Tuesday, September 1, 2009
[This is a contribution to the Robert Wise Blog-a-thon currently running at Octopus Cinema from September 1st through the 7th.]
Almost thirty years ago, on December 7, 1979, Paramount released the long awaited Star Trek: The Motion Picture. One of the last films Robert Wise would direct, it followed the reunion of the intrepid crew of TV's starship Enterprise as they head out to confront an enormous cloud of energy threatening Earth. Once referred to as "The Motionless Picture" in Harlan Ellison's 1980 movie review for Starlog, the film was definitely a sober, more restrained version of the kaleidoscopic-paletted science fiction adventure series it was based on. But the story behind the making of the movie is full of the kind of gossip and intrigue that is the stuff of Hollywood legend.
Meanwhile, Paramount sought to attract some major writers and directors to the project, with names such as Chris Bryant & Allan Scott (Don't Look Now), Philip Kaufman (The Unbearable Lightness of Being), Francis Ford Coppola (The Godfather), and Steven Spielberg (Schindler's List) all given some consideration, and in some cases, actually having a direct hand in contributing to the early development of the film. Enter Robert Wise, very late in the game. It's not that Wise hadn't directed a science fiction movie before. In fact, he had directed two classics of the genre: The Day the Earth Stood Still (1951) and The Andromeda Strain (1971). But the poor man walked into quite a mess.
A major chunk of money had already been spent on the development of the sequel show with much of the output now to be ignored. These costs were folded into the production costs of the movie, money which would now be working against the film on its balance sheet despite none of it applying to the film proper. Some of it had to do with Wise's justified predilection for reality. He didn't want the rainbow-colored series backdrop to distract from an ambitious story, so he insisted on muted colors for the sets and costumes. He was aware of Nimoy's integral role in the series' success, so he lured the actor back by giving him more input and more money. And Wise was unaware that a clause in lead actors William Shatner and Nimoy's contracts gave them story approval if the film were to go past a certain date in its production period, which it already had. This slowed the wheels of progress even further. The two actors were now calling for almost daily changes in the script throughout the production. Paramount also decided to hire the best of the best in special effects artists to make sure the film's verisimilitude was not compromised in this post-2001, post-Star Wars era of science fiction films. They brought in the expensive and legendary Douglas Trumbull (2001: A Space Odyssey) and John Dykstra (Star Wars) in March of 1979 to complete the effects by the film's December release date. Money was no object in Paramount's eyes, as they were banking on this pre-sold property to duplicate or surpass Star Wars' success.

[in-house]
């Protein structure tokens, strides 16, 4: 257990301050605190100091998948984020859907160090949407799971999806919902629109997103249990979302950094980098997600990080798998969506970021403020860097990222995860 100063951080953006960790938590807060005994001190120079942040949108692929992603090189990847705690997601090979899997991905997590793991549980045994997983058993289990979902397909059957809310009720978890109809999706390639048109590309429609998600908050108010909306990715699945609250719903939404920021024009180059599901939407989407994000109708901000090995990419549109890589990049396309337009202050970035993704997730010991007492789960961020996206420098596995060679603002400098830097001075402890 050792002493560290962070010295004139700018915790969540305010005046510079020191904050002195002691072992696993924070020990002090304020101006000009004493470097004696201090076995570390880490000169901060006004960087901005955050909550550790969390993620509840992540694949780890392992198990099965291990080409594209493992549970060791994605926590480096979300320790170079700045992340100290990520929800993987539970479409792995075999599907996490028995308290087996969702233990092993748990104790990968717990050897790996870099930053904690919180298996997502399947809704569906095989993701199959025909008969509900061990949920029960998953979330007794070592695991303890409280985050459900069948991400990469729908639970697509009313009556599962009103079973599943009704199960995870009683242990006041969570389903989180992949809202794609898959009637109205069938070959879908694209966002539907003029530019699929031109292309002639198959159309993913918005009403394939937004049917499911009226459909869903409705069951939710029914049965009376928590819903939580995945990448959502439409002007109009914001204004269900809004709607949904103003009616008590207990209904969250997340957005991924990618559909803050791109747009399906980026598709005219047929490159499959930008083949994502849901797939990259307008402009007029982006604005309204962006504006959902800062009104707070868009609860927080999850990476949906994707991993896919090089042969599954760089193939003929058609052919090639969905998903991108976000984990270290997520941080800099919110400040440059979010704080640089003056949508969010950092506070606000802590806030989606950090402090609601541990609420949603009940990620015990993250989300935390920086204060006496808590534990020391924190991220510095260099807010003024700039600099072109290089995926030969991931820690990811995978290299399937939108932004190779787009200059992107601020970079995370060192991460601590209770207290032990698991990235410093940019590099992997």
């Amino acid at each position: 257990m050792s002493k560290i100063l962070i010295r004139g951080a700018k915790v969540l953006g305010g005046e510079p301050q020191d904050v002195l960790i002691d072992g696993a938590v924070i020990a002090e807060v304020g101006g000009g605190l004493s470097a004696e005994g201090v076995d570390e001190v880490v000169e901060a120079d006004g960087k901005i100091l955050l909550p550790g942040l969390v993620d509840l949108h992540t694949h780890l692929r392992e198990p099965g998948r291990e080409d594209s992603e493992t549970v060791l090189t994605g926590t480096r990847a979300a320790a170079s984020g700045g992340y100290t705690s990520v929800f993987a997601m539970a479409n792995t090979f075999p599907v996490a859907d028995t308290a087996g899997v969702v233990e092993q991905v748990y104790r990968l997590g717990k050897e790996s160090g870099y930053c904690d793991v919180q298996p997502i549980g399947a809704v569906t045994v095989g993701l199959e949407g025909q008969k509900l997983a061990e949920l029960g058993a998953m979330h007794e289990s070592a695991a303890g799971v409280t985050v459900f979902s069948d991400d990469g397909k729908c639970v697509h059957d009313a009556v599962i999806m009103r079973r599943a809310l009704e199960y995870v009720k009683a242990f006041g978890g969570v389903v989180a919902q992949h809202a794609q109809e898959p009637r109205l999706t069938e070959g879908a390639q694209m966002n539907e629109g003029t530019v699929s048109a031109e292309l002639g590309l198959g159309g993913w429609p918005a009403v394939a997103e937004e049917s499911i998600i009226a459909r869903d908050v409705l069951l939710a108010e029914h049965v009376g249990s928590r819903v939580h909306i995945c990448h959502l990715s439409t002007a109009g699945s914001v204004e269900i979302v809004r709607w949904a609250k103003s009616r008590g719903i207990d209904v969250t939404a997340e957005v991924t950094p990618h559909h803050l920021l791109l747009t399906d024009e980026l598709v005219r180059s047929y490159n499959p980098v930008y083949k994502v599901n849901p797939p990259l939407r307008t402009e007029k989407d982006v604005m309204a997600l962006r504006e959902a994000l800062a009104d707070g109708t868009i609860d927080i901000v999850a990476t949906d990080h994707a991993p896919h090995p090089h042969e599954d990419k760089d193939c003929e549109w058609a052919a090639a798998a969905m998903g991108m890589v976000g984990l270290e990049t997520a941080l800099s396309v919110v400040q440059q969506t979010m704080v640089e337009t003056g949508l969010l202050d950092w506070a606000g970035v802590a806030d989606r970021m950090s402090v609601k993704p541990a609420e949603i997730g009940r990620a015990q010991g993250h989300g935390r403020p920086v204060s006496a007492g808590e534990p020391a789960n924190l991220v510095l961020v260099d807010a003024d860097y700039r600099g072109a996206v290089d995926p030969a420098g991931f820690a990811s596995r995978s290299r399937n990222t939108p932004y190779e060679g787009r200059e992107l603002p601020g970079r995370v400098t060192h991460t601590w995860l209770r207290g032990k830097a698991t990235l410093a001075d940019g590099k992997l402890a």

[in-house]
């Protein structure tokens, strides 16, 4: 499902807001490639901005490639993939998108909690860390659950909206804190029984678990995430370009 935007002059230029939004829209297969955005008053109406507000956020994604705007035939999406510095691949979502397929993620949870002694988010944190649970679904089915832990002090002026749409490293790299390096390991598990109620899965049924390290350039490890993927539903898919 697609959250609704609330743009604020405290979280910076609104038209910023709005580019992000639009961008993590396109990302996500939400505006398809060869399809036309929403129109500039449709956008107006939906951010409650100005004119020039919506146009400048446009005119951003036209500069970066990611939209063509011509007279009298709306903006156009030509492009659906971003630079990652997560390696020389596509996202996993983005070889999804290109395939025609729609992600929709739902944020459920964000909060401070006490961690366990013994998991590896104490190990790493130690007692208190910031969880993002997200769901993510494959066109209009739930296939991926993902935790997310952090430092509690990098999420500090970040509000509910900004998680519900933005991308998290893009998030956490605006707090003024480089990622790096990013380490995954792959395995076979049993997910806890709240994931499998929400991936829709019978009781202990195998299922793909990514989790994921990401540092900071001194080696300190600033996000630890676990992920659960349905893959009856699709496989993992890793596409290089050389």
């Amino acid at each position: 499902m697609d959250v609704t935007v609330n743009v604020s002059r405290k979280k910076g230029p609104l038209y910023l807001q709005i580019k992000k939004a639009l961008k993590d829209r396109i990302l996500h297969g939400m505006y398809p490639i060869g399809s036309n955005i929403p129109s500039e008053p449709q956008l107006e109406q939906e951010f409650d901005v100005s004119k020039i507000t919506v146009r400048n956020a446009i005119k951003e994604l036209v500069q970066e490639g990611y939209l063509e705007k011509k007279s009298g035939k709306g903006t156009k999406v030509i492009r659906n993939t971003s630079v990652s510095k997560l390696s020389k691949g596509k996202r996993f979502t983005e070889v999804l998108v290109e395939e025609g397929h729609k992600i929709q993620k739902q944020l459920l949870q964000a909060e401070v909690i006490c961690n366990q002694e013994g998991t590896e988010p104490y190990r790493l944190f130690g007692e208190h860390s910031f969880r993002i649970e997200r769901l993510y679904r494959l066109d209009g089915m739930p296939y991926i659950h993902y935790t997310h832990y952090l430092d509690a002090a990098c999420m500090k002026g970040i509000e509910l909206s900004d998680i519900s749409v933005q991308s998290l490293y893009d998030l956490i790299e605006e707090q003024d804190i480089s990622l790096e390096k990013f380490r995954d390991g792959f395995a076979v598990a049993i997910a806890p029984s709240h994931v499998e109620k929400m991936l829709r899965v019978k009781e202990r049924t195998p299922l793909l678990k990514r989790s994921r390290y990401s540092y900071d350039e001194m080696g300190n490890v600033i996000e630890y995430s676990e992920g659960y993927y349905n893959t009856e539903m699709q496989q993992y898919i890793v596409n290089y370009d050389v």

Finally, the film's premise was nailed down. Kirk, Spock, and the rest of the crew would face the menace they would come to call V'Ger. A parallel storyline would have the half-human, half-Vulcan Spock find the answers to his own struggle with emotional suppression, a Vulcan trait, by gazing deep into the cold abyss that was V'Ger. The Enterprise crew would discover that the machine-like V'Ger was a lost NASA Voyager probe that had merged with an alien intelligence, and gone back to Earth to find its creator, unaware that it was humans who originally built it. Decker and Ilia would be lost during the mission. But the newly reunited Enterprise crew would embark on a new mission of exploration, and a new film franchise.